Then ISIS rolled around and my friends, knowing I had studied nationalism and Third World politics, wanted to know my opinion. A professor contacted me to help in an investigation about the Iran nuclear deal. It seemed that the part of the world I wanted to escape from kept intruding in my life and every time it did I lashed out because I couldn’t see a single image of a migrant crossing the Mediterranean on some flimsy boat without crying. I couldn’t read about bombings and deaths and civil wars and protests without feeling my heart twist in my chest and the hairs on my skin rise up in some shudder of horror and fear and sadness and compassion…too much compassion. I did not want to be compassionate. I wanted to be alone. I wanted to turn it all off, but because I am so picky in my friends everyone around me only ever talked about politics and now it just hurts to be silent. Yet I feel powerless. Another bombing today…how am I supposed to feel? I can’t cry. I cried so much already and what do my tears do? I didn’t know them, why do I feel so sad? Why does the world feel like such a horrible place to live in? I pushed it all away. I refused to care about Paris and Brussels just feels like the tenth sequel in a over-extended Hollywood franchise. No one wants to watch Acts of Terror XI…but we can’t stop it. We are forced to watch.

What is truly disconcerting is how normal everyone keeps acting. Everyone came to work today and of course they did; we live on a small island colony in the Caribbean far far away from anything going on in Europe. It worries me how normal I feel. It disturbs me. I want to feel something, something more than disappointment or mild sense of defeatist acceptance, but it has all become so everyday that I fear I am becoming numb to the horror of it all. It is horrifying, tragic, and a part of daily life; why? Every single humanist promise that the West made itself has proven empty. Is it really impossible to correct the mistake of the past? To build a war of peace of millennia of hate and war? We massacre them and they massacre us: when is that a “them” and “us” even came to be? What are we fighting for? Salvation, they say. Peace and liberty, we say. What do these things even mean beyond their abstract and supposed transcendent beauty? More than thirty people died today in the Brussels, many more were injured, and I’m sure already someone is pulling up the statistics on citizens who died in civil wars and in the Middle East today from European or American bombs by comparison. Who is the greater monster? As if being a lesser monster is somehow redemptive. Are you still a victim when you’re the one perpetuating death and destruction?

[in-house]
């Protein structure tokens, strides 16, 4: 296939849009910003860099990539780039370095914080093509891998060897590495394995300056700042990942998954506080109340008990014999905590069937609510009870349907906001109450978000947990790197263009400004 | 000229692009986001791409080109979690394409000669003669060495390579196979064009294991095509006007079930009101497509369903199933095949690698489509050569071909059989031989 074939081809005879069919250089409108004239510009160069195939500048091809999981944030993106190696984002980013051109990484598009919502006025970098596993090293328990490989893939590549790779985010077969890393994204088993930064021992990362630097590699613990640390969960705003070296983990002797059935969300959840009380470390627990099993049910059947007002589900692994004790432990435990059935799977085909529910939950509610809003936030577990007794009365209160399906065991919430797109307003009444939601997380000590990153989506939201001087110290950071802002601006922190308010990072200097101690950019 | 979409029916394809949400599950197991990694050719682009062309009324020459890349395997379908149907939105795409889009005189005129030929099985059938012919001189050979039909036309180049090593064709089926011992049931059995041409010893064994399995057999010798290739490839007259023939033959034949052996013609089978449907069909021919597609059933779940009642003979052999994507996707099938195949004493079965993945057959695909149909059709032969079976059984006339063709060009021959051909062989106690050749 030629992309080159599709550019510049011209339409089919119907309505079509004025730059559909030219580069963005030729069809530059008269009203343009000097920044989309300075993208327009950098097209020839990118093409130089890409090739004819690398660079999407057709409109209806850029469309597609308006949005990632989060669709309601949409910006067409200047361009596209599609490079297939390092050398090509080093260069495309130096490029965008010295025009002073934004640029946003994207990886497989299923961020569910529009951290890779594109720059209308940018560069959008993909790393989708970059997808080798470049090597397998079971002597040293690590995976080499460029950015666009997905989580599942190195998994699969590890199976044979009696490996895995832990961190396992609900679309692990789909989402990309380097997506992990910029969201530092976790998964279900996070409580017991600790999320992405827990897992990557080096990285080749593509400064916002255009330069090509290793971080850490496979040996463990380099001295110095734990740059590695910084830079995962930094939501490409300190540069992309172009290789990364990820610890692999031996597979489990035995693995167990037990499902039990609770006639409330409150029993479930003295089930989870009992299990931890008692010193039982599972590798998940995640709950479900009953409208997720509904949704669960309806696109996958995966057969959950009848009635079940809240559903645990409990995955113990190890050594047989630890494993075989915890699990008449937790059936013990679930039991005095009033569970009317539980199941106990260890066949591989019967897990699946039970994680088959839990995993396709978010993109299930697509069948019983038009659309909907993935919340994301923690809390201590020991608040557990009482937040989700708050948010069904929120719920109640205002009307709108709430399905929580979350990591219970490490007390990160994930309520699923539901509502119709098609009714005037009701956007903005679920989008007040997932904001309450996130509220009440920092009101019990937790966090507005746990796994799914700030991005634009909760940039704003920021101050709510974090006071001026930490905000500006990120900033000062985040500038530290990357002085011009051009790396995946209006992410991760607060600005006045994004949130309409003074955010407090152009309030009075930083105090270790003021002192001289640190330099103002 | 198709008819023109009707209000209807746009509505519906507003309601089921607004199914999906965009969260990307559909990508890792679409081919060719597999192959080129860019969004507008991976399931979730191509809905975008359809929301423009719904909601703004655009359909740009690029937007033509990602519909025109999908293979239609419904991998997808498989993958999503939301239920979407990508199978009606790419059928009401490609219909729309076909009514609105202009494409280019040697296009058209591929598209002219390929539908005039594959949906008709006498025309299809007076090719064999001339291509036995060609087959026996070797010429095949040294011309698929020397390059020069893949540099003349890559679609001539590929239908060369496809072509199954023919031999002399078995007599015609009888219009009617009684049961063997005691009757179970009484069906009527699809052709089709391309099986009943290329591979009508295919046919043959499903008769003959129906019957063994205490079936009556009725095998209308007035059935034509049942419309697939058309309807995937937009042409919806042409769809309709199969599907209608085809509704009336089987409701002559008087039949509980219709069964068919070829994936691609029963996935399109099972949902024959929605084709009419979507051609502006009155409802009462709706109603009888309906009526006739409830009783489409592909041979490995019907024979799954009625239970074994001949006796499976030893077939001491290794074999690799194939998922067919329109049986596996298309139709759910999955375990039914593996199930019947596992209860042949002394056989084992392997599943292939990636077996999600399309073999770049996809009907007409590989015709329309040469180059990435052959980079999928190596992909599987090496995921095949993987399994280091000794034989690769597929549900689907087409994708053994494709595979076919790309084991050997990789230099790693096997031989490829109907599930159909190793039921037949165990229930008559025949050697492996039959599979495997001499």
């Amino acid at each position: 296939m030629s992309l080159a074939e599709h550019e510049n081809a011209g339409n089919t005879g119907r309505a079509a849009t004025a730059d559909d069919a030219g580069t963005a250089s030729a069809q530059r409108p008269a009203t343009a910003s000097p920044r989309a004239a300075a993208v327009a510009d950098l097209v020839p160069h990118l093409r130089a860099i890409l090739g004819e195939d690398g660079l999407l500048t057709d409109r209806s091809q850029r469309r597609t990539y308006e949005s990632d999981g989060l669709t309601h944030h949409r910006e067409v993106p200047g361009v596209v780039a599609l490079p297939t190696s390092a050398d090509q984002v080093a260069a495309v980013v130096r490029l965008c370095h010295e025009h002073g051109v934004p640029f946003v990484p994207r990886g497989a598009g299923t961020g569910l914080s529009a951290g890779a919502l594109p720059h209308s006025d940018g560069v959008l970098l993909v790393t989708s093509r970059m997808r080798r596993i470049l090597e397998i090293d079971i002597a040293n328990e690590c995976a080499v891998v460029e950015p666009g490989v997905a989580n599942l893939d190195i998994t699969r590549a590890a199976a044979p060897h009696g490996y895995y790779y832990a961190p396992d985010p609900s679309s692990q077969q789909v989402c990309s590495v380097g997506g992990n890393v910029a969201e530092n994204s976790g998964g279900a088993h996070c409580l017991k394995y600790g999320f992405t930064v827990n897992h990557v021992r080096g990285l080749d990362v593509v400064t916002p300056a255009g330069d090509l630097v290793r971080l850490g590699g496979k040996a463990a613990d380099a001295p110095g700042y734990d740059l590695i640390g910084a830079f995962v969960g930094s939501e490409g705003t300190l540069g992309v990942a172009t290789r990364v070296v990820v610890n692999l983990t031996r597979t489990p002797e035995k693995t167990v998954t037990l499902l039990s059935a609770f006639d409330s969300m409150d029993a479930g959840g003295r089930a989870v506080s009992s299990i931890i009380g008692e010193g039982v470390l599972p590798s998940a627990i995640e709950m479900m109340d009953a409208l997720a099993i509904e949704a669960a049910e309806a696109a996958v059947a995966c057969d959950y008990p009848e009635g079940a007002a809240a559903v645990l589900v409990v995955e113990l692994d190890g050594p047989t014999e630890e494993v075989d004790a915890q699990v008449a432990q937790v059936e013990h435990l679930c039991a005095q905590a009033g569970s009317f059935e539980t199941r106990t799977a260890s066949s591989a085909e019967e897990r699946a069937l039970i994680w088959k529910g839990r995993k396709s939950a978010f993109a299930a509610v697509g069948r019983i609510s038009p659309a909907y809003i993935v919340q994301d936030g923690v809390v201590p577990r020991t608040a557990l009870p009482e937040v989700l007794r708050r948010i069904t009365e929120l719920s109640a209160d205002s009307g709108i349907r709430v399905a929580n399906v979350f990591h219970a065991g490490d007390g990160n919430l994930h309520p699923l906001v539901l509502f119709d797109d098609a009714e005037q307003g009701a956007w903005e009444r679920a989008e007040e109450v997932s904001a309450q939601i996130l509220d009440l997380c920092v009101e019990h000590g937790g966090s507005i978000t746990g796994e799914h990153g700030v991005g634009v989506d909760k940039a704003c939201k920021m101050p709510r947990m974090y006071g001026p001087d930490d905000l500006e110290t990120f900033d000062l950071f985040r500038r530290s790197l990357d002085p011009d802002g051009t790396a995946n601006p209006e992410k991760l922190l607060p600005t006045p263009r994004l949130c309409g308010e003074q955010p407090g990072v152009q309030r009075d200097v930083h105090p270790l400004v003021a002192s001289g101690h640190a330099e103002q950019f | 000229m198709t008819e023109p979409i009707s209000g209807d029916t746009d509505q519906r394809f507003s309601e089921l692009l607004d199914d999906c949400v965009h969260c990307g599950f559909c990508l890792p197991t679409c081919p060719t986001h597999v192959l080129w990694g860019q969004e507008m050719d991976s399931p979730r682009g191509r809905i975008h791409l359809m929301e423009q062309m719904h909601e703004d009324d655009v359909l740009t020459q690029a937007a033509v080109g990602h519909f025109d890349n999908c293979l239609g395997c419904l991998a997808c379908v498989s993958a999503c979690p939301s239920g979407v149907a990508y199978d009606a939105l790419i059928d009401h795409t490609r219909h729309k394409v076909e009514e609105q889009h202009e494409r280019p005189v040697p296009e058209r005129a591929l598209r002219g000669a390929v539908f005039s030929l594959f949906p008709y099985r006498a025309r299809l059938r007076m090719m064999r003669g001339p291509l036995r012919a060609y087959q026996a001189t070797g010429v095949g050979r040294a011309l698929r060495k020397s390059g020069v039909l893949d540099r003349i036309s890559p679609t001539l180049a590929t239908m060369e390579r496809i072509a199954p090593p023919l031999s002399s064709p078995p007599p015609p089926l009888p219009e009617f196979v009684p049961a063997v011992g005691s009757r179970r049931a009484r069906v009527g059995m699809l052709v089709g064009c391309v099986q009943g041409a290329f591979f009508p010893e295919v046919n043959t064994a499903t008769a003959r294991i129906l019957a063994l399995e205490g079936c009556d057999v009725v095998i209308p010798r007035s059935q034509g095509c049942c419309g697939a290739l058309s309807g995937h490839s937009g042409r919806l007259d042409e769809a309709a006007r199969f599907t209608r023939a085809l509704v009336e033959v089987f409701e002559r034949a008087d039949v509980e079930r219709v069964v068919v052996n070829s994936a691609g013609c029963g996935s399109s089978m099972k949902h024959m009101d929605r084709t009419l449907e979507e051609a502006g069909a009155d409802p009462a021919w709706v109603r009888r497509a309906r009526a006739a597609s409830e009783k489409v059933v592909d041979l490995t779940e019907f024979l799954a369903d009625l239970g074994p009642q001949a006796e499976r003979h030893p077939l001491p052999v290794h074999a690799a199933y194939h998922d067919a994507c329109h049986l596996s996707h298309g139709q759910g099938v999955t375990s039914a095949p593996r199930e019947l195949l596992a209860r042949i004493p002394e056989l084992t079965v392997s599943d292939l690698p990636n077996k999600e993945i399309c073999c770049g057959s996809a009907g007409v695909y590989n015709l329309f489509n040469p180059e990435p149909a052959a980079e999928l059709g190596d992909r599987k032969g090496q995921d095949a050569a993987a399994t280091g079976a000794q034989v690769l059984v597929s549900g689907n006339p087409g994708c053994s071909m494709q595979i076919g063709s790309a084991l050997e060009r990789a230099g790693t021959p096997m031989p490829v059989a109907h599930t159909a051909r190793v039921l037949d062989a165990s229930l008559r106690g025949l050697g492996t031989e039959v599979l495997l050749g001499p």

Nevertheless, at the very least I struggle and fear my own numbness to so much violence, with my sadness and deep sense of powerlessness. I can’t even figure out the right thing to feel or say, much less do, while presidential candidates spout at the mouth insanely blasphemous and deeply horrifying proposals for mishandling terrorism before the identity and affiliations of the attackers have even been confirmed. The Brussels government and police, the one attacked, are acting reasonably and thoughtfully and are reticent to accuse anyone without evidence, but thousands of miles away Ted Cruz talks about “empowering” police to “patrol and secure” Muslim neighbourhoods (are they even exclusive Muslim neighbourhoods in the US? and Trump wishes to close our borders and torture individuals accused (not even proven) to be Muslim or affiliated with terrorist organisations ( For decades now it’s been a running joke how uninformed, uneducated, and completely oblivious to history and foreign politics Americans are, so it shouldn’t really surprise us that presidential candidates are, hopefully unknowingly, mimicking the discourse of history’s worst dictator. In the face of this I cannot remain silent and indifferent. All I want, like so many people around the globe, is for the wars to stop. For the senseless death, destruction, violence, horror, tragedy, hatred, and retaliation to stop. As long as we choose to retaliate with violence and hatred, as long as we give in to our fear, we are perpetuating the cycle AND proving to the terrorists that their intimidation tactics are effective as well as providing them with citizens willing to join their cause due to the discrimination they face. What is the correct path to take? The problem probably lies in the fact that we, as humans, prefer to make a single choice and take a single action even in the face of complex and multifaceted problems. There is no single choice, no single action, no single path. However we do know what path NOT to take…and it’s the path that’s condemned us to live in a world of unending violence: retaliation.